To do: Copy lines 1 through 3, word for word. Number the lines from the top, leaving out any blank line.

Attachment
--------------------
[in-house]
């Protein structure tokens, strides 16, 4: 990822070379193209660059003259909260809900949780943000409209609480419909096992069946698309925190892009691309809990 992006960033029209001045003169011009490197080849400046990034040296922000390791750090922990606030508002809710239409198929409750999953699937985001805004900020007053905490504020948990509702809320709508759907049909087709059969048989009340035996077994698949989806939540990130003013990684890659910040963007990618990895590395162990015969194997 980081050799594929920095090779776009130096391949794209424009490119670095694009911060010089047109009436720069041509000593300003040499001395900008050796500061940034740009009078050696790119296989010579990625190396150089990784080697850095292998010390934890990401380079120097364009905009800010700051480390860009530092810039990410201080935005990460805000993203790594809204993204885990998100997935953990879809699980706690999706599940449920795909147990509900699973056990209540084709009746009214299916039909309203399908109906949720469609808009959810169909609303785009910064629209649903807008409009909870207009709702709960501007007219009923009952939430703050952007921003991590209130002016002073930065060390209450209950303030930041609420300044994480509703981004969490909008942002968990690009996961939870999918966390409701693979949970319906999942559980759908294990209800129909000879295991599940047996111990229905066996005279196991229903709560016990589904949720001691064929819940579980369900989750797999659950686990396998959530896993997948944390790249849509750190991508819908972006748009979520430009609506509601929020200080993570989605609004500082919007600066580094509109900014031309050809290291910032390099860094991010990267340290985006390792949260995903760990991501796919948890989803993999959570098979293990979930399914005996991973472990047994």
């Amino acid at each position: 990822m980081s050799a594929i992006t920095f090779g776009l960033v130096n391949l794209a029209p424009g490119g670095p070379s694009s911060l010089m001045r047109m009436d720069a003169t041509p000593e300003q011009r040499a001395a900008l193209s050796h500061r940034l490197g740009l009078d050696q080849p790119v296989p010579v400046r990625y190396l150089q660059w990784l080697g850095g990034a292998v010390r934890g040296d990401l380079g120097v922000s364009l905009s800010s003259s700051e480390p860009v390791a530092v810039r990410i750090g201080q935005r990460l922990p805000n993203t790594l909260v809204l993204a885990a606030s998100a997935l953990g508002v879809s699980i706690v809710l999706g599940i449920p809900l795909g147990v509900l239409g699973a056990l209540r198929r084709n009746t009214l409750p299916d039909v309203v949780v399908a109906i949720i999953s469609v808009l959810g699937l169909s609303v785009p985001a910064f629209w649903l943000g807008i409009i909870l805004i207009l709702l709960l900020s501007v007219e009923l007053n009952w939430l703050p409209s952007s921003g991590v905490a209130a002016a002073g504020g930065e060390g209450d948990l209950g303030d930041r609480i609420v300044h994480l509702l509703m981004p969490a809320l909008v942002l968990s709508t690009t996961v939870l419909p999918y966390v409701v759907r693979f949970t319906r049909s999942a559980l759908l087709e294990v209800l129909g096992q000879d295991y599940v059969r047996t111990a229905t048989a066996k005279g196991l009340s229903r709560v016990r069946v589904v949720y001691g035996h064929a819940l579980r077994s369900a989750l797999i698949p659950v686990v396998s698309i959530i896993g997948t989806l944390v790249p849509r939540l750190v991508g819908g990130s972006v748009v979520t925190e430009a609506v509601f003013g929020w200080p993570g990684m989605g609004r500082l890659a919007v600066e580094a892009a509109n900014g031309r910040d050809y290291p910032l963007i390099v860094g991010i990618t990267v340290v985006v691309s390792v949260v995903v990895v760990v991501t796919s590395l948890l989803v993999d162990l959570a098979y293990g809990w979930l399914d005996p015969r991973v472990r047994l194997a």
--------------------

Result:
[in-house]
């Protein structure tokens, strides 16, 4: 990822070379193209660059003259909260809900949780943000409209609480419909096992069946698309925190892009691309809990 992006960033029209001045003169011009490197080849400046990034040296922000390791750090922990606030508002809710239409198929409750999953699937985001805004900020007053905490504020948990509702809320709508759907049909087709059969048989009340035996077994698949989806939540990130003013990684890659910040963007990618990895590395162990015969194997 980081050799594929920095090779776009130096391949794209424009490119670095694009911060010089047109009436720069041509000593300003040499001395900008050796500061940034740009009078050696790119296989010579990625190396150089990784080697850095292998010390934890990401380079120097364009905009800010700051480390860009530092810039990410201080935005990460805000993203790594809204993204885990998100997935953990879809699980706690999706599940449920795909147990509900699973056990209540084709009746009214299916039909309203399908109906949720469609808009959810169909609303785009910064629209649903807008409009909870207009709702709960501007007219009923009952939430703050952007921003991590209130002016002073930065060390209450209950303030930041609420300044994480509703981004969490909008942002968990690009996961939870999918966390409701693979949970319906999942559980759908294990209800129909000879295991599940047996111990229905066996005279196991229903709560016990589904949720001691064929819940579980369900989750797999659950686990396998959530896993997948944390790249849509750190991508819908972006748009979520430009609506509601929020200080993570989605609004500082919007600066580094509109900014031309050809290291910032390099860094991010990267340290985006390792949260995903760990991501796919948890989803993999959570098979293990979930399914005996991973472990047994």
């Amino acid at each position: 990822m980081s050799a594929i992006t920095f090779g776009l960033v130096n391949l794209a029209p424009g490119g670095p070379s694009s911060l010089m001045r047109m009436d720069a003169t041509p000593e300003q011009r040499a001395a900008l193209s050796h500061r940034l490197g740009l009078d050696q080849p790119v296989p010579v400046r990625y190396l150089q660059w990784l080697g850095g990034a292998v010390r934890g040296d990401l380079g120097v922000s364009l905009s800010s003259s700051e480390p860009v390791a530092v810039r990410i750090g201080q935005r990460l922990p805000n993203t790594l909260v809204l993204a885990a606030s998100a997935l953990g508002v879809s699980i706690v809710l999706g599940i449920p809900l795909g147990v509900l239409g699973a056990l209540r198929r084709n009746t009214l409750p299916d039909v309203v949780v399908a109906i949720i999953s469609v808009l959810g699937l169909s609303v785009p985001a910064f629209w649903l943000g807008i409009i909870l805004i207009l709702l709960l900020s501007v007219e009923l007053n009952w939430l703050p409209s952007s921003g991590v905490a209130a002016a002073g504020g930065e060390g209450d948990l209950g303030d930041r609480i609420v300044h994480l509702l509703m981004p969490a809320l909008v942002l968990s709508t690009t996961v939870l419909p999918y966390v409701v759907r693979f949970t319906r049909s999942a559980l759908l087709e294990v209800l129909g096992q000879d295991y599940v059969r047996t111990a229905t048989a066996k005279g196991l009340s229903r709560v016990r069946v589904v949720y001691g035996h064929a819940l579980r077994s369900a989750l797999i698949p659950v686990v396998s698309i959530i896993g997948t989806l944390v790249p849509r939540l750190v991508g819908g990130s972006v748009v979520t925190e430009a609506v509601f003013g929020w200080p993570g990684m989605g609004r500082l890659a919007v600066e580094a892009a509109n900014g031309r910040d050809y290291p910032l963007i390099v860094g991010i990618t990267v340290v985006v691309s390792v949260v995903v990895v760990v991501t796919s590395l948890l989803v993999d162990l959570a098979y293990g809990w979930l399914d005996p015969r991973v472990r047994l194997a």